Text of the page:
Section 409A of the Code requires that "nonqualified deferred compensation" be deferred and paid under plans or arrangements that satisfy the requirements of the statute with respect to the timing of deferral elections, timing of payments and certain other matters. Failure to satisfy these requirements can expose employees and other service providers to accelerated income tax liabilities, penalty taxes and interest on their vested compensation under such plans. Accordingly, as a general matter, it is our intention to design and administer our compensation and benefits plans and arrangements for all of our employees and other service providers, including our named executive officers, so that they are either exempt from, or satisfy the requirements of, Section 409A.

SUMMARY COMPENSATION TABLE

The following table sets forth the cash and non-cash compensation paid by the Company during the years ended December 31, 2017, December 31, 2018 and December 31, 2019 to its named executive officers.

Name and Principal Position
  Year
  Salary
($)

  Bonus
($)

  Stock
Awards
($)

  Non-Equity
Incentive Plan
Compensation
($)

  All Other
Compensation
($)

  Total
($)

 

Douglas A. Cifu

    2019   $ 1,000,000   $ 360,000 (1) $ 2,100,000 (2) $ 1,040,000 (3) $ 98,172 (4) $ 4,598,172  

Chief Executive Officer

    2018   $ 1,000,000   $ 400,000 (1) $ 5,298,240 (2) $ 2,000,000 (3) $ 71,367 (4) $ 8,769,607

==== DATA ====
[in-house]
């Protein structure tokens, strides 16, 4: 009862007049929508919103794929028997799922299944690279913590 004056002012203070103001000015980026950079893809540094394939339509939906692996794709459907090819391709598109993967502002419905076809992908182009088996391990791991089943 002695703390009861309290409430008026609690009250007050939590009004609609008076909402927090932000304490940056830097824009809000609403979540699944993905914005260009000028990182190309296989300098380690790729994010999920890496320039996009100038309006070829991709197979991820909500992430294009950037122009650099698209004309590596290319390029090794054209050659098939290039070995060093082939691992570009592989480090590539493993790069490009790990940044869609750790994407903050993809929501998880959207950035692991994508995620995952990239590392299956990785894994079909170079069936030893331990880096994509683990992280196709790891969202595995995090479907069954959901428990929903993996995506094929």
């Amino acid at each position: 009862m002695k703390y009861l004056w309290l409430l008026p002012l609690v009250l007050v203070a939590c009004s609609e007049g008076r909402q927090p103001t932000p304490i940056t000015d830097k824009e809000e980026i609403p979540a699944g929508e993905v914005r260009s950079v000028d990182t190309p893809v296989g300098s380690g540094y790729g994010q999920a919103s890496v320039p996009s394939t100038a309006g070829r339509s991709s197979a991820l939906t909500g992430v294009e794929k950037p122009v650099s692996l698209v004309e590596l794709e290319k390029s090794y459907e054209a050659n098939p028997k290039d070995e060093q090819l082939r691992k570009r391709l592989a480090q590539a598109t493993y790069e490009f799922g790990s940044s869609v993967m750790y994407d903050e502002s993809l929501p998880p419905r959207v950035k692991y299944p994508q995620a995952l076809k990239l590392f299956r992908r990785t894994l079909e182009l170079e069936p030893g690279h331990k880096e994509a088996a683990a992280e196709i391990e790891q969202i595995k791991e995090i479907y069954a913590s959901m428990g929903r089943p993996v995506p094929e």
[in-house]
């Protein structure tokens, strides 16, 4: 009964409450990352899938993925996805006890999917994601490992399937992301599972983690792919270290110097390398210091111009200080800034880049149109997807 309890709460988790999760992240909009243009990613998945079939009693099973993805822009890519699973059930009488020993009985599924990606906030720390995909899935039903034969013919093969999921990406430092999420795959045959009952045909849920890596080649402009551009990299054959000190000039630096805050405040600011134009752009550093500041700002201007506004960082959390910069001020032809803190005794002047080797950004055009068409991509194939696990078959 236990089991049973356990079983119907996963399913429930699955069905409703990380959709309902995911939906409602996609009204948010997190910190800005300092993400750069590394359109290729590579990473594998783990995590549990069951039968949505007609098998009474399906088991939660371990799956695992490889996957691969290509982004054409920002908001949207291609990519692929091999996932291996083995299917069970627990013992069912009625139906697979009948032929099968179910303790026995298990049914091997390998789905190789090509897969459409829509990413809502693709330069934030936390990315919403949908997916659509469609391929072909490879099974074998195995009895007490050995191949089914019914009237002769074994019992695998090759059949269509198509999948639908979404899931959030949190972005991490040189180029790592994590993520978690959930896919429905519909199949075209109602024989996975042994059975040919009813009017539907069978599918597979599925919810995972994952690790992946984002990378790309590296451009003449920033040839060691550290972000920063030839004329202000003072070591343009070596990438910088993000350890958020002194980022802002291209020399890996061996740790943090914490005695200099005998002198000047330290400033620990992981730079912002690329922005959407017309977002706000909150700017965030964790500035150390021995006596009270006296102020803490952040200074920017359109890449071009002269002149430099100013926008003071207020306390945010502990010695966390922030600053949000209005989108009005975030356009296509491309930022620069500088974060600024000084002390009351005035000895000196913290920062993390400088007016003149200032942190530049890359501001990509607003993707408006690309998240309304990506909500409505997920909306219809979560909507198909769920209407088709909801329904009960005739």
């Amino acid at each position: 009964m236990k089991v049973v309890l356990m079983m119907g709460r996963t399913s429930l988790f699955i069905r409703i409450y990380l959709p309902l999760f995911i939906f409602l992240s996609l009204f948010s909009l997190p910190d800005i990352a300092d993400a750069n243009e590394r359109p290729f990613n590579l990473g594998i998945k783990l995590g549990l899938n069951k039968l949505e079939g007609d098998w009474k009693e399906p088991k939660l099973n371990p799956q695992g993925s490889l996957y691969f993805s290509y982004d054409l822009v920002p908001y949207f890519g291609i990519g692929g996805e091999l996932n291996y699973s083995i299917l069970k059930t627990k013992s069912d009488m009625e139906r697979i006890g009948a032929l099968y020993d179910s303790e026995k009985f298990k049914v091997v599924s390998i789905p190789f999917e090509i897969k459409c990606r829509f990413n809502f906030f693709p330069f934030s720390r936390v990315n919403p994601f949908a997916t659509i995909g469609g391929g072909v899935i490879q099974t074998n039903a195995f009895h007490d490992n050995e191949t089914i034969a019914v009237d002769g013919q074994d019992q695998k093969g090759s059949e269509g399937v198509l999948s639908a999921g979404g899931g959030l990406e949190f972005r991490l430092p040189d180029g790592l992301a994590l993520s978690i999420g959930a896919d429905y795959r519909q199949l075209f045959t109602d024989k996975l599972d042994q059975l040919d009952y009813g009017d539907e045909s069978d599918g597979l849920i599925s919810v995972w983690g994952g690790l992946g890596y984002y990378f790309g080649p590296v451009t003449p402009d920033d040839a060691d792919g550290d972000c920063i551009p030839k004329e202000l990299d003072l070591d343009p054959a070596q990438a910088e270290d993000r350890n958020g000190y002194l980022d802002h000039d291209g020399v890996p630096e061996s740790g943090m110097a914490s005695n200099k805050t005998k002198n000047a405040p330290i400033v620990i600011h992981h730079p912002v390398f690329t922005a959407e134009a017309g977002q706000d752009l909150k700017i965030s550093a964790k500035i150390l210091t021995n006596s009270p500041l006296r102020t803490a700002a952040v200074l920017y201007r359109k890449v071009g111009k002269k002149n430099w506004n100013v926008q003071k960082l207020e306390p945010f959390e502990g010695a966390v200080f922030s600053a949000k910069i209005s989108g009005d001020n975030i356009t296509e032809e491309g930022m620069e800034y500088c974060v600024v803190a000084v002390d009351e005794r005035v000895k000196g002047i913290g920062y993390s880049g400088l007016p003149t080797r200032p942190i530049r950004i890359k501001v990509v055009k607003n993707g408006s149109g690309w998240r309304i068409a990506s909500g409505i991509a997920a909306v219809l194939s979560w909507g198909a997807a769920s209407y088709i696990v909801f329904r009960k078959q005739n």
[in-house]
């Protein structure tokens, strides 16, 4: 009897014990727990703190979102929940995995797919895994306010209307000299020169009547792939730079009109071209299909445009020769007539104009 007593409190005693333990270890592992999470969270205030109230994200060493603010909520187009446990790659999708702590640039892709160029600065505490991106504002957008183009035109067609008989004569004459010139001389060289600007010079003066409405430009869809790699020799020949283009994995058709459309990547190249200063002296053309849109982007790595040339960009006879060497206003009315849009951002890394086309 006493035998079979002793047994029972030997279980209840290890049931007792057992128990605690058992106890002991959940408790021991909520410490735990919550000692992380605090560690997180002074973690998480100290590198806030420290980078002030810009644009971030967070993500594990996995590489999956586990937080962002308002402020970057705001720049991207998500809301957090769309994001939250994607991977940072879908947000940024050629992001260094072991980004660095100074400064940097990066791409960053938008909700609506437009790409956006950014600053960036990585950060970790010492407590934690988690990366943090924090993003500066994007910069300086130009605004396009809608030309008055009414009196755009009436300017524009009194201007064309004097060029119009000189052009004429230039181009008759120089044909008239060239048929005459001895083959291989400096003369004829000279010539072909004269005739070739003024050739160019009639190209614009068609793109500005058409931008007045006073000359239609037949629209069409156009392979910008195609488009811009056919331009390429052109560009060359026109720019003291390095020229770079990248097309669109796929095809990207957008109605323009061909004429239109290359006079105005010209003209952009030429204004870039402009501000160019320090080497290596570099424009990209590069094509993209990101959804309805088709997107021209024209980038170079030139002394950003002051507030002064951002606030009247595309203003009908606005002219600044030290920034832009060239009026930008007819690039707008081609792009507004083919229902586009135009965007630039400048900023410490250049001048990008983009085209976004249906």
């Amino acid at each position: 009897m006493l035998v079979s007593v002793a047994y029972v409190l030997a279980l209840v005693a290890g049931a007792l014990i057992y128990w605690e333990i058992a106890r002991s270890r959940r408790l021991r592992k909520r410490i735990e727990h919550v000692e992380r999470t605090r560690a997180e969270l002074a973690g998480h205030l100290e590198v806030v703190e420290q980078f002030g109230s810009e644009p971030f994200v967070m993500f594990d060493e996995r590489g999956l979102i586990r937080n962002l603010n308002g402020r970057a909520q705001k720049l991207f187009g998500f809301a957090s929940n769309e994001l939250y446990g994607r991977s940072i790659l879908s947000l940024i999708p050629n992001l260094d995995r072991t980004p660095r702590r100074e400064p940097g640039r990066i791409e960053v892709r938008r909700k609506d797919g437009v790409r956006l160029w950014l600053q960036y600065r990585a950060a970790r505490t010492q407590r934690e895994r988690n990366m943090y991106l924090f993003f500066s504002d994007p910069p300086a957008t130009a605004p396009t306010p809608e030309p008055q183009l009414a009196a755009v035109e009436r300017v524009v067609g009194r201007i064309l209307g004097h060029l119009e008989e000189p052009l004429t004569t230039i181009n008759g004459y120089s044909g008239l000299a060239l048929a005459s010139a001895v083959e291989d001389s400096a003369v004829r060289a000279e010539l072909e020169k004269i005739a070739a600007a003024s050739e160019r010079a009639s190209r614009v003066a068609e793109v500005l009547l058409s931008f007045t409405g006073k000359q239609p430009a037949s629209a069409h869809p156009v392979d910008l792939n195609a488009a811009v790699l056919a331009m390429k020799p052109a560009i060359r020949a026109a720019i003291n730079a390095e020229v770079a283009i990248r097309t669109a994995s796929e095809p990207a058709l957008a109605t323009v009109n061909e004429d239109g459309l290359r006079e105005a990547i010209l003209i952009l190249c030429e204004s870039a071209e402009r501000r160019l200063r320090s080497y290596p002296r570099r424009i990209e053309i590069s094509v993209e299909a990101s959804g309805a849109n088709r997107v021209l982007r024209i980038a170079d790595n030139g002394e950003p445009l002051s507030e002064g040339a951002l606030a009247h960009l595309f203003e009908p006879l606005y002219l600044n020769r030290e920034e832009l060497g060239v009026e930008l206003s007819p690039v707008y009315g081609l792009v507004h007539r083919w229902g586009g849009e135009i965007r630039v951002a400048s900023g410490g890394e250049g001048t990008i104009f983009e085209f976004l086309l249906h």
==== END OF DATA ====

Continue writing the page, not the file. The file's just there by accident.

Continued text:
2017   $ 1,000,000   $ 1,000,000   $ 1,500,000 (2)       $ 72,854 (4) $ 3,572,854  

Alex Ioffe

    2019   $ 127,397 (5) $ 750,000 (1) $ 3,750,000 (6)     $ 20,000 (7) $ 4,647,397  

Chief Financial Officer

                                           

Brett Fairclough

    2019   $ 160,452   $ 616,000 (1) $ 924,000 (8)     $ 419,991 (9) $ 2,120,443  

Chief Operating Officer

                                           

Stephen Cavoli

    2019   $ 400,000   $ 520,000 (1) $ 780,000 (10)         $ 1,700,000  

Executive Vice President, Markets

    2018   $ 400,000   $ 480,000 (1) $ 320,000 (10)         $ 1,200,000  

    2017   $ 400,000   $ 400,000               $ 800,000  

Joseph Molluso

    2019   $ 375,342               $ 1,250,000 (11) $ 1,625,342  

Former Executive Vice President

    2018   $ 500,000   $ 700,000   $ 4,993,812 (12)         $ 6,193,812  

and Chief Financial Officer

    2017   $ 500,000   $ 700,000   $ 1,050,000 (12)         $ 2,250,000  
(1)
This amount represents the cash component of the portion of each executive's annual bonus that was based on the achievement of qualitative goals. For Mr. Cifu, this was 40% for fiscal year 2019 and 50% for fiscal year 2018, for Mr. Fairclough this was 40% for fiscal year 2019, and for Mr. Cavoli, this was 40% for fiscal year 2019 and 40% for fiscal year 2018. The remainder in each year was paid in the form of restricted stock units and fully vested shares of our Class A common stock which are reflected in the "Stock Awards" column in the table above. In addition, this amount includes the 50% cash component of Mr. Ioffe's 2019 guaranteed sign on bonus award, described further below under "Employment Agreement with Mr. Ioffe".